Corker and other Republican senators, such as Lindsey Graham of SC, have slammed President Donald Trump repeatedly for his stance toward Saudi Arabia following the October 2 killing of Khashoggi, who was a columnist for The Washington Post and a USA resident.
You can read the full resolution here.
The two-time Oscar victor was spotted directing Wednesday outside the Saudi consulate in Istanbul, where Khashoggi was strangled and dismembered with a bone saw October 2, according to Turkey's state-run Anadolu news agency.
"Let me just put it this way: I think if he was in front of a jury, he would have a unanimous verdict in about 30 minutes. That might be the real policy question".
"But at the same time, it's sort of hard to call this a cover up given the fact that everybody in that briefing last week knew that Pompeo and Mattis were misleading us, knew there was no way this murder happened without the consent and direction of MBS".
Senators who weren't invited to Tuesday's briefing, including Rand Paul of Kentucky, Chris Murphy of CT and Tim Kaine of Virginia, where Khashoggi lived, said more senators should also get the same briefing.
"There is no way, and I mean no way, that 17 people that close to the crown prince fly into a third country, murder someone in a diplomatic facility, and fly back to Saudi Arabia and he not at least know about it, much less perhaps be involved in it".
Corker said he's not certain he would support pulling back from Yemen but that "I deserve the right" to back a withdrawal of United States involvement in the war effort. He was not in Haspel's briefing, which was attended by a select number of committee chairs and top-ranking Democrats. Lindsey Graham (SC) disagreed.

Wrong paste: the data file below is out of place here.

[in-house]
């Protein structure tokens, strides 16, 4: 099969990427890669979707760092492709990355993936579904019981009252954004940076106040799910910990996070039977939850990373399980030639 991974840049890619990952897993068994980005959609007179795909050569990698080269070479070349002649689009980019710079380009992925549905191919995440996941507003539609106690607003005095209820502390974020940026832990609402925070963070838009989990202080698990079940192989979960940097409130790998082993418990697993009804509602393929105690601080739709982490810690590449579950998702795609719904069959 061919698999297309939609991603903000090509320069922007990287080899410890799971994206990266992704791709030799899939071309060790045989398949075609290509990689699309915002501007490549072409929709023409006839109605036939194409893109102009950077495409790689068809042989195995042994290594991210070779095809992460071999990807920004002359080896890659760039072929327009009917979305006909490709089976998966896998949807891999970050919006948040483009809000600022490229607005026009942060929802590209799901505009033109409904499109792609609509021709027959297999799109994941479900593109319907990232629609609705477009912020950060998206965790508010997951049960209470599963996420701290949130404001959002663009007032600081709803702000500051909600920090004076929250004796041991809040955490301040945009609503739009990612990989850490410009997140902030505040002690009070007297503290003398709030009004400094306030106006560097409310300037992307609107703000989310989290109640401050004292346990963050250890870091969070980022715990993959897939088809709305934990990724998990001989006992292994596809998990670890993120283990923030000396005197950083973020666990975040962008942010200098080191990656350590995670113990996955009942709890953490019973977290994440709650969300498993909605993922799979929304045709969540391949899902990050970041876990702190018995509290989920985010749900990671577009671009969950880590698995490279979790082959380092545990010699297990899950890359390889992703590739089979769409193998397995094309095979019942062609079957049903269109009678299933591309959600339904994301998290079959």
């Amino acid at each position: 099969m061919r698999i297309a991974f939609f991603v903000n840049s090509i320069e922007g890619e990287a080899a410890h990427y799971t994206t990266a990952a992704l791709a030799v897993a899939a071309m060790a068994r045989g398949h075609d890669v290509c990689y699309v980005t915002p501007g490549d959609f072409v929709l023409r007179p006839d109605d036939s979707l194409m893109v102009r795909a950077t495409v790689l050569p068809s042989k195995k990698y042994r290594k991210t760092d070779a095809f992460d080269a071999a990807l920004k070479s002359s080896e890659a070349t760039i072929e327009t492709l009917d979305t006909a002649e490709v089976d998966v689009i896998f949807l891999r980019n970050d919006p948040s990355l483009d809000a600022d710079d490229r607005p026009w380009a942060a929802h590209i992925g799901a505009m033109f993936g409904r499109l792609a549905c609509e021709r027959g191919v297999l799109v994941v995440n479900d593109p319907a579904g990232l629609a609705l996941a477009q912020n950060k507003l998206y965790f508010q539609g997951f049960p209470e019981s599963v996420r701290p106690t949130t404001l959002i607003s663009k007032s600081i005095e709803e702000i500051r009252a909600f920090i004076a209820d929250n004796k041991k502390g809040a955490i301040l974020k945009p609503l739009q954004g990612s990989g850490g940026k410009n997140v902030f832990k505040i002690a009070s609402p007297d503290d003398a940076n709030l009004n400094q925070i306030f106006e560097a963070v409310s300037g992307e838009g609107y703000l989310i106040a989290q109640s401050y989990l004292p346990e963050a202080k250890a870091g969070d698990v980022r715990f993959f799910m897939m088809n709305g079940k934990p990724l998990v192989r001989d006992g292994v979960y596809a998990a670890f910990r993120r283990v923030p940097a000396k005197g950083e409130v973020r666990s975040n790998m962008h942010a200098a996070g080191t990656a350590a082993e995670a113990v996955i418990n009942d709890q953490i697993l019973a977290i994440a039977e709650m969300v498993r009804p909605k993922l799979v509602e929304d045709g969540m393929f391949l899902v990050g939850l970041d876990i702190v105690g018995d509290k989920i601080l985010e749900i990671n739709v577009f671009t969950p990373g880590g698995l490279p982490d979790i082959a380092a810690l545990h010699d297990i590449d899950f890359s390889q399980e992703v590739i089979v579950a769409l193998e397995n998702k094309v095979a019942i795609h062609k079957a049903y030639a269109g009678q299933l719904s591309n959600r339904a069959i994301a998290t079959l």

On Tuesday, bowing to demands from Republicans such as Sen.
The office of Senate Majority Leader Mitch McConnell, a Kentucky Republican, has not responded to a request for comment on whether Haspel should brief the full chamber. Mike Lee, who championed of the resolution, were not included in the Haspel briefing on Tuesday.
Turkish officials told Reuters that former Mohammed bin Salman aide Saud al-Qahtani and former deputy intelligence chief General Ahmed al-Asiri are suspected of helping to orchestrate the October 2 killing. "They have done, I believe, some permanent damage to that standing".
Multiple senators emerged saying they had no doubt about Salman's role in the incident and demanding a stronger response from Washington.
Some senators are undeterred and want the chamber to go on record with a clear message to Riyadh, however symbolic it may be.
"There are lots of Republicans who are going to try to water this down, but they'll have to find 50 votes, and I'm not sure that they have 50 votes for a substitute".